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TYPHOEUS
Form: Typhon.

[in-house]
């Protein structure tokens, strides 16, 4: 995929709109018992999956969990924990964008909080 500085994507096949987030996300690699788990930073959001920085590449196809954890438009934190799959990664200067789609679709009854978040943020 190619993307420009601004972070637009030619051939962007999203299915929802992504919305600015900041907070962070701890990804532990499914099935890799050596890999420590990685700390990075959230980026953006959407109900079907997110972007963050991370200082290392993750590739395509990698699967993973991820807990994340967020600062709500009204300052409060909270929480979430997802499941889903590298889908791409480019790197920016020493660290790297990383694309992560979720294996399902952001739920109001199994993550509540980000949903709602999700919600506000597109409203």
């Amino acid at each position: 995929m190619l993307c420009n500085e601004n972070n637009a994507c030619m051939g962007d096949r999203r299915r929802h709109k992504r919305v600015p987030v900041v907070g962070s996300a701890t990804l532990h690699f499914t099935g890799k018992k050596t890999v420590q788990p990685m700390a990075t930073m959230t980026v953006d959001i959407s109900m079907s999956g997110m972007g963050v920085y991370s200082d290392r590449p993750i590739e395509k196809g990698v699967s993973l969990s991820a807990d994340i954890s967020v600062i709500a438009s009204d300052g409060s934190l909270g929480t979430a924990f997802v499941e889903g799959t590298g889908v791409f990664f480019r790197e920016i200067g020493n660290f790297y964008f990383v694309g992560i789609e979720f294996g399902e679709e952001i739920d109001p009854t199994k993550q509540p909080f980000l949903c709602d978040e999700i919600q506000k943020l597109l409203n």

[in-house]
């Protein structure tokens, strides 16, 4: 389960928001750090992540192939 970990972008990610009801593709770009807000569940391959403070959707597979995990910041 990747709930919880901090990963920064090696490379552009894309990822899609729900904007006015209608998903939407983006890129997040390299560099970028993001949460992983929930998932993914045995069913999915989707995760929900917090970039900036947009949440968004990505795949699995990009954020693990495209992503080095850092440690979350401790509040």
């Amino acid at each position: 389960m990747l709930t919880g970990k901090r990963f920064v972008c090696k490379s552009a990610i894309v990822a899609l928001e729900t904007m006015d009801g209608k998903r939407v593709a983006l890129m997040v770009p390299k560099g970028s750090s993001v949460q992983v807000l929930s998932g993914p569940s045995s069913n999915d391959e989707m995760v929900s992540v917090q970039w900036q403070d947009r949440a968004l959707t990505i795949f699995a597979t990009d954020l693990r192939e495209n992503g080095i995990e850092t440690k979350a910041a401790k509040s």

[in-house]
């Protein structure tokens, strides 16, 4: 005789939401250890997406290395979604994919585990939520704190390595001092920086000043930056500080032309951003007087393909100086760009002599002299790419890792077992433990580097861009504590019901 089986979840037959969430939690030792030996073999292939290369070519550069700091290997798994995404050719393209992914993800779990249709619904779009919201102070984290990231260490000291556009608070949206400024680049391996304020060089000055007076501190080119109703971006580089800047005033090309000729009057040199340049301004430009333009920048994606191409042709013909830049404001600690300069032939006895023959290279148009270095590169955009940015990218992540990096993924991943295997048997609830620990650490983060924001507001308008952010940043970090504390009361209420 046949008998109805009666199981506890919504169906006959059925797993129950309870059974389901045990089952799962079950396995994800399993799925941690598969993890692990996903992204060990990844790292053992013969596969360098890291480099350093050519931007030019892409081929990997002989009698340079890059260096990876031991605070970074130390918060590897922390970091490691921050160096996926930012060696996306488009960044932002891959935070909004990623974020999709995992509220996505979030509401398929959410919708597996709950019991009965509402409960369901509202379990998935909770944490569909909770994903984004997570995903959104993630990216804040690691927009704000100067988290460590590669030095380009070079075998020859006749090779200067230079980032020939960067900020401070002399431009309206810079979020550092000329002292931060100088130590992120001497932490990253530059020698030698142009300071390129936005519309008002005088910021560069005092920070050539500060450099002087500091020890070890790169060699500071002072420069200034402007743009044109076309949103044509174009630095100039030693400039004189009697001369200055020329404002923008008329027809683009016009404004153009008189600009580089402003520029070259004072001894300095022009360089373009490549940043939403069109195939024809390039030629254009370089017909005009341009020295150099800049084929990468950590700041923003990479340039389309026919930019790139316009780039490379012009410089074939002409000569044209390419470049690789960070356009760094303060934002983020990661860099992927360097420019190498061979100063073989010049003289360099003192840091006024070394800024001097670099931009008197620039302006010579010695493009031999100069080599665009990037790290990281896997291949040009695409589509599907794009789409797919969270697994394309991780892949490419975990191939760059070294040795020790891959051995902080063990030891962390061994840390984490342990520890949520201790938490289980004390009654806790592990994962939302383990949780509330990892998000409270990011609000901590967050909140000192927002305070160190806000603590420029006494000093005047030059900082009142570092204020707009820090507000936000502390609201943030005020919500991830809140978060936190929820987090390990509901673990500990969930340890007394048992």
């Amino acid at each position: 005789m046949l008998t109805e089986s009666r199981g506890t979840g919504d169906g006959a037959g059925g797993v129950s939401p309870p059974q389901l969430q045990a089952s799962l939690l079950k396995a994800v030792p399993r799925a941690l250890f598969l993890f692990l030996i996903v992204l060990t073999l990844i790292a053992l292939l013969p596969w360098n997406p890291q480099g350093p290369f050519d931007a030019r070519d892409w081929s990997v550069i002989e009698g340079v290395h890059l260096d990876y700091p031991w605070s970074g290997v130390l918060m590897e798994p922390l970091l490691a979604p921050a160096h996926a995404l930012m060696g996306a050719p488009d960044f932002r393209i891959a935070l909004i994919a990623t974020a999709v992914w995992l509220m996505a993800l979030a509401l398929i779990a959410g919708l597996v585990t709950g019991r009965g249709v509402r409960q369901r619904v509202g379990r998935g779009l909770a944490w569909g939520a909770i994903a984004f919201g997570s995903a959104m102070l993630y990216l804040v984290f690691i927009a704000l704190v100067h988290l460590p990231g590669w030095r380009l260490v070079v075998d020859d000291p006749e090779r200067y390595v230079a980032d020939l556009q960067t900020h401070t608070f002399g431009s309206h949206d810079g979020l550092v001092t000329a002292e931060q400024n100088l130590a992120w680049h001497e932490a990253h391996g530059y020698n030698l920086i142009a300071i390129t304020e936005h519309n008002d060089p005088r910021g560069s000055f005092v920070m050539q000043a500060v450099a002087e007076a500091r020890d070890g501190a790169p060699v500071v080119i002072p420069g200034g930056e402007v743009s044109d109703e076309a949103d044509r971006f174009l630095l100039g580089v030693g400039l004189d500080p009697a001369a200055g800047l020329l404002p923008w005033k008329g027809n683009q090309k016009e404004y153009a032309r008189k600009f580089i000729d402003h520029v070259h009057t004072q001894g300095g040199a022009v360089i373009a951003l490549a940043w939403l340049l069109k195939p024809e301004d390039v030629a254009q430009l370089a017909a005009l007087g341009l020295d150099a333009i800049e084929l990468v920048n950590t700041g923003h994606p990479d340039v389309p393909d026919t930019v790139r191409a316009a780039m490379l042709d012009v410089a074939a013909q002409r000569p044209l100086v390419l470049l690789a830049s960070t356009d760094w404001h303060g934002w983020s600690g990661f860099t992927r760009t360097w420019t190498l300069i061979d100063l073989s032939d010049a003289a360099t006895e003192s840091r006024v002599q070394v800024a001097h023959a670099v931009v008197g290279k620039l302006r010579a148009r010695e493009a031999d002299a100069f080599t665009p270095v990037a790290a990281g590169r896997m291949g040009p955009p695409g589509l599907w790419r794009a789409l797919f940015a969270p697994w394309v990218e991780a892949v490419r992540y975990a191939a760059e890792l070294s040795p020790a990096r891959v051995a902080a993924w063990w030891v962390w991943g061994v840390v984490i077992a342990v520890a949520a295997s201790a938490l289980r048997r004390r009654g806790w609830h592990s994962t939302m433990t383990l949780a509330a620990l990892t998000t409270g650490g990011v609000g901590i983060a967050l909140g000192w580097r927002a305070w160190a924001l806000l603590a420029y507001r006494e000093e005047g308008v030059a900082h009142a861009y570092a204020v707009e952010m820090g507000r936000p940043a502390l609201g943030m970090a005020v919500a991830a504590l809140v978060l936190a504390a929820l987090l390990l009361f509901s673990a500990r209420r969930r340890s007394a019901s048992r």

According to Hesiod [Theog. 869], the youngest son of Gaea by Tartarus; a giant of enormous strength, with one hundred snake-heads, eyes darting fire, and various voices, which sometimes sounded like the voice of the gods, sometimes like the lowing of a bull or the roaring of a lion, or like the howl of a dog, and sometimes like a shrill whistle. He was the symbol of the fire and smoke in the interior of the earth, and of their destructive forces. Hence he was also the father of devastating hurricanes. By Echidna he was the father of the dogs Orthos and Cerberus, and the Lernaean hydra [the Chimaera, the lion of Nemea, the eagle of Prometheus, and the dragon of the Hesperides]. He contended with Zeus for the throne of the lower world, but after some severe fighting was hurled to the ground by lightning, and thrown into Tartarus. In Homer he lies beneath the earth, in the land of the Arimi [Il. ii 783], and Zeus assails that region with his thunderbolts. According to another account Aetna was hurled upon him, and out of it he sends forth streams of flame [Aeschylus, Prometheus 370, Septem contra Thebas 493]. He was afterwards identified with the Egyptian god Set, the god of the sirocco, of death, of blight, of the eclipse of sun and moon, and of the barren sea, the author of all evil, and the murderer of his brother Osiris (q.v.).
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